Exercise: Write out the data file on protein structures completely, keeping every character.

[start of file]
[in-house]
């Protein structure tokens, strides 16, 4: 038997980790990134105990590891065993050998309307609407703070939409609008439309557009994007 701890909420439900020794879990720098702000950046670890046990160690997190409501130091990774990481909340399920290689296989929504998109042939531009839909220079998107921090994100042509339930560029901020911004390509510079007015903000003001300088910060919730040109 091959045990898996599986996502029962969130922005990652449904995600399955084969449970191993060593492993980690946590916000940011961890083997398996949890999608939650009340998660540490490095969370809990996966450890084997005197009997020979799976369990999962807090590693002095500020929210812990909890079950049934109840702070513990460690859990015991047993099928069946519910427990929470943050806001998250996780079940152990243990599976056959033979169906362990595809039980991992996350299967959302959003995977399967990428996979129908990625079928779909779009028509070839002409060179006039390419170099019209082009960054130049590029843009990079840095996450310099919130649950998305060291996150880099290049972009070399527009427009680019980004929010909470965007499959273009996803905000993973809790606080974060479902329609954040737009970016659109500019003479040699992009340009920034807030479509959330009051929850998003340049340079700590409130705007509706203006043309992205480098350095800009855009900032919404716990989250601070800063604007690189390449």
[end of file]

[in-house]
């Protein structure tokens, strides 16, 4: 038997980790990134105990590891065993050998309307609407703070939409609008439309557009994007 701890909420439900020794879990720098702000950046670890046990160690997190409501130091990774990481909340399920290689296989929504998109042939531009839909220079998107921090994100042509339930560029901020911004390509510079007015903000003001300088910060919730040109 091959045990898996599986996502029962969130922005990652449904995600399955084969449970191993060593492993980690946590916000940011961890083997398996949890999608939650009340998660540490490095969370809990996966450890084997005197009997020979799976369990999962807090590693002095500020929210812990909890079950049934109840702070513990460690859990015991047993099928069946519910427990929470943050806001998250996780079940152990243990599976056959033979169906362990595809039980991992996350299967959302959003995977399967990428996979129908990625079928779909779009028509070839002409060179006039390419170099019209082009960054130049590029843009990079840095996450310099919130649950998305060291996150880099290049972009070399527009427009680019980004929010909470965007499959273009996803905000993973809790606080974060479902329609954040737009970016659109500019003479040699992009340009920034807030479509959330009051929850998003340049340079700590409130705007509706203006043309992205480098350095800009855009900032919404716990989250601070800063604007690189390449």